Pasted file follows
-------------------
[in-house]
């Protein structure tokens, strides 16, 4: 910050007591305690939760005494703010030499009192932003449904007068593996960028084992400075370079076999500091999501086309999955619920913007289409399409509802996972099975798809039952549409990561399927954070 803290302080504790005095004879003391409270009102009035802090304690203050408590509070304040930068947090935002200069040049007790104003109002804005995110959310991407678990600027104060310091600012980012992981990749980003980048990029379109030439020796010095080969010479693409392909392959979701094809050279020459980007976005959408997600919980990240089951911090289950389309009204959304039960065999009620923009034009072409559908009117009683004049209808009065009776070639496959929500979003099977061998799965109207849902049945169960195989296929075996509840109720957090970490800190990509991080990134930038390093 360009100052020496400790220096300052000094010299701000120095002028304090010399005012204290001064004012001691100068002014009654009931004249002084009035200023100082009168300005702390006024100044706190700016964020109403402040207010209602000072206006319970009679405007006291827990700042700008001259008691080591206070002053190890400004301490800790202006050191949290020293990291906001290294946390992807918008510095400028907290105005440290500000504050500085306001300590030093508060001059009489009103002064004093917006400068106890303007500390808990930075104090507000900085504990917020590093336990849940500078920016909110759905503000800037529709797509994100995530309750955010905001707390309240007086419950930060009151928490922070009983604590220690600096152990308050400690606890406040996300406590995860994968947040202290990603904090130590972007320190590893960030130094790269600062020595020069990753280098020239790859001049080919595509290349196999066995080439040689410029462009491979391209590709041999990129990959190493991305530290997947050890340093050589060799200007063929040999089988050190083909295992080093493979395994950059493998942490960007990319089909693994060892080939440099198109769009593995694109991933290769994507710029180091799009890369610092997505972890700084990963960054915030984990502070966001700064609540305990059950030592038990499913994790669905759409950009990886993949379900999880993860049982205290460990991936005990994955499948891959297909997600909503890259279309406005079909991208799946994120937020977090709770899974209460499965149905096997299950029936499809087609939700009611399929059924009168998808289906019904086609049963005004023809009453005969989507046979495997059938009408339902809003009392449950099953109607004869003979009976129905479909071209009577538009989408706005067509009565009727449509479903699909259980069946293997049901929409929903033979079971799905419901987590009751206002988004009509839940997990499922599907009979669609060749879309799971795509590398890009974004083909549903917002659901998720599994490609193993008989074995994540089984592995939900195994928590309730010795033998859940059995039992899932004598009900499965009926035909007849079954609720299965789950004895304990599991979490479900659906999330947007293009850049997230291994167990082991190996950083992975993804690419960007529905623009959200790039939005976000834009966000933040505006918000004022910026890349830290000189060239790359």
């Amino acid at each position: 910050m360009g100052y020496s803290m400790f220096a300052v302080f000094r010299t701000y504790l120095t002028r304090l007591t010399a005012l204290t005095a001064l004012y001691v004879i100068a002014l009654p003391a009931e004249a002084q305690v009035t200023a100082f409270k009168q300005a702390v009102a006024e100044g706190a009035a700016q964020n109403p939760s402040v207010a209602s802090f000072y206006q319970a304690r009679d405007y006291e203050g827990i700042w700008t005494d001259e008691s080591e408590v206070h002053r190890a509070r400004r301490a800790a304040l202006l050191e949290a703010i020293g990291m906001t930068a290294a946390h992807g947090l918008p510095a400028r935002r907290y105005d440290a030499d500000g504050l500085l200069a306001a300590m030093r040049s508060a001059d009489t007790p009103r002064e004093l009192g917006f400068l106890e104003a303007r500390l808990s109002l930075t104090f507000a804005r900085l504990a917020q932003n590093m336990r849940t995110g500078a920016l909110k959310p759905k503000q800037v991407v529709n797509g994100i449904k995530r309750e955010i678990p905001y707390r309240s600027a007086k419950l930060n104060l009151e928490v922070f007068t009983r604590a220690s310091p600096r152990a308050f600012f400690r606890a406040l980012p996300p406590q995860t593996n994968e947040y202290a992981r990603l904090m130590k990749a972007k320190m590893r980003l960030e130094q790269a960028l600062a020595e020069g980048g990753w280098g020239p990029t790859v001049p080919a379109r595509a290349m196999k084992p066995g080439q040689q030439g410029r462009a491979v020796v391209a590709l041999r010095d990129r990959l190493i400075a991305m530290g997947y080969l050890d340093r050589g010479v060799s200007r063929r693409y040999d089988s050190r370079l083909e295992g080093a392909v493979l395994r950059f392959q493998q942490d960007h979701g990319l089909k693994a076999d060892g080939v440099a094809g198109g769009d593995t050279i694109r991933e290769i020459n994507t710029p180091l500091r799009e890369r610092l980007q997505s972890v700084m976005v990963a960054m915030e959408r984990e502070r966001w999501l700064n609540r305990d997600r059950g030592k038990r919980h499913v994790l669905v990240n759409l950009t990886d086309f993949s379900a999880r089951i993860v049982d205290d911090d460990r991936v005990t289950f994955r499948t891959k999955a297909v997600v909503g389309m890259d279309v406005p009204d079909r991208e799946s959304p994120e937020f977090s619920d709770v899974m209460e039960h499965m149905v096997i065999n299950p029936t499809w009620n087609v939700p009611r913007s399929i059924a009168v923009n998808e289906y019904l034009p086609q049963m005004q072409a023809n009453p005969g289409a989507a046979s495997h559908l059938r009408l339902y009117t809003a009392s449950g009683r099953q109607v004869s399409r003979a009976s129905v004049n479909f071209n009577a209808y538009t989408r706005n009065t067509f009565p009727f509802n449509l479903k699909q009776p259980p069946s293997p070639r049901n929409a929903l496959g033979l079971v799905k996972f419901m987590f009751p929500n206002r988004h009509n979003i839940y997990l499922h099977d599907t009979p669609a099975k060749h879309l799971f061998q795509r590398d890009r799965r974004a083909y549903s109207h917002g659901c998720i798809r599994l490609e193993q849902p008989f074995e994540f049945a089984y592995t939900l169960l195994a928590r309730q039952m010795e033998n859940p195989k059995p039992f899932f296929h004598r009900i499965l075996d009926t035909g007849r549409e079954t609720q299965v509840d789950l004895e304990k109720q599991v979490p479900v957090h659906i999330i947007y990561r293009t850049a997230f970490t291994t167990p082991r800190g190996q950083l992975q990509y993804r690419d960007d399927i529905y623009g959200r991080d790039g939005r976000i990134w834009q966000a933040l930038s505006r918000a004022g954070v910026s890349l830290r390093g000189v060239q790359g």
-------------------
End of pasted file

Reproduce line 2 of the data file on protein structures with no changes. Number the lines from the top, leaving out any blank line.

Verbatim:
């Protein structure tokens, strides 16, 4: 910050007591305690939760005494703010030499009192932003449904007068593996960028084992400075370079076999500091999501086309999955619920913007289409399409509802996972099975798809039952549409990561399927954070 803290302080504790005095004879003391409270009102009035802090304690203050408590509070304040930068947090935002200069040049007790104003109002804005995110959310991407678990600027104060310091600012980012992981990749980003980048990029379109030439020796010095080969010479693409392909392959979701094809050279020459980007976005959408997600919980990240089951911090289950389309009204959304039960065999009620923009034009072409559908009117009683004049209808009065009776070639496959929500979003099977061998799965109207849902049945169960195989296929075996509840109720957090970490800190990509991080990134930038390093 360009100052020496400790220096300052000094010299701000120095002028304090010399005012204290001064004012001691100068002014009654009931004249002084009035200023100082009168300005702390006024100044706190700016964020109403402040207010209602000072206006319970009679405007006291827990700042700008001259008691080591206070002053190890400004301490800790202006050191949290020293990291906001290294946390992807918008510095400028907290105005440290500000504050500085306001300590030093508060001059009489009103002064004093917006400068106890303007500390808990930075104090507000900085504990917020590093336990849940500078920016909110759905503000800037529709797509994100995530309750955010905001707390309240007086419950930060009151928490922070009983604590220690600096152990308050400690606890406040996300406590995860994968947040202290990603904090130590972007320190590893960030130094790269600062020595020069990753280098020239790859001049080919595509290349196999066995080439040689410029462009491979391209590709041999990129990959190493991305530290997947050890340093050589060799200007063929040999089988050190083909295992080093493979395994950059493998942490960007990319089909693994060892080939440099198109769009593995694109991933290769994507710029180091799009890369610092997505972890700084990963960054915030984990502070966001700064609540305990059950030592038990499913994790669905759409950009990886993949379900999880993860049982205290460990991936005990994955499948891959297909997600909503890259279309406005079909991208799946994120937020977090709770899974209460499965149905096997299950029936499809087609939700009611399929059924009168998808289906019904086609049963005004023809009453005969989507046979495997059938009408339902809003009392449950099953109607004869003979009976129905479909071209009577538009989408706005067509009565009727449509479903699909259980069946293997049901929409929903033979079971799905419901987590009751206002988004009509839940997990499922599907009979669609060749879309799971795509590398890009974004083909549903917002659901998720599994490609193993008989074995994540089984592995939900195994928590309730010795033998859940059995039992899932004598009900499965009926035909007849079954609720299965789950004895304990599991979490479900659906999330947007293009850049997230291994167990082991190996950083992975993804690419960007529905623009959200790039939005976000834009966000933040505006918000004022910026890349830290000189060239790359």